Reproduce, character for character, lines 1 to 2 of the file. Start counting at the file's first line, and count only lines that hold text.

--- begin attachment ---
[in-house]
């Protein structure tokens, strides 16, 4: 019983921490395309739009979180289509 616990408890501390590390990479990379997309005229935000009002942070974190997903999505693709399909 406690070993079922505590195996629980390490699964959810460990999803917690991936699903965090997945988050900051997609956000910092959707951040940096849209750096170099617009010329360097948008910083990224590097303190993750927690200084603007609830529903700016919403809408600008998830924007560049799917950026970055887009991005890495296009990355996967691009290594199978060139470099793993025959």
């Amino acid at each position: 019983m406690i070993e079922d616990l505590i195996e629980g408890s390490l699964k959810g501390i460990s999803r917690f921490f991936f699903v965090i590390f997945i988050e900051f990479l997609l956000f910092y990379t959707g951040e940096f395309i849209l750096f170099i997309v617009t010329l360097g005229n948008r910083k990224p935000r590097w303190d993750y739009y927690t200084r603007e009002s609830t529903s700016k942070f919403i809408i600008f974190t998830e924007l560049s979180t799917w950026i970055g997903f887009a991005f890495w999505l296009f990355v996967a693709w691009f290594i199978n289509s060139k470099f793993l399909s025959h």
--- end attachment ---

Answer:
[in-house]
């Protein structure tokens, strides 16, 4: 019983921490395309739009979180289509 616990408890501390590390990479990379997309005229935000009002942070974190997903999505693709399909 406690070993079922505590195996629980390490699964959810460990999803917690991936699903965090997945988050900051997609956000910092959707951040940096849209750096170099617009010329360097948008910083990224590097303190993750927690200084603007609830529903700016919403809408600008998830924007560049799917950026970055887009991005890495296009990355996967691009290594199978060139470099793993025959």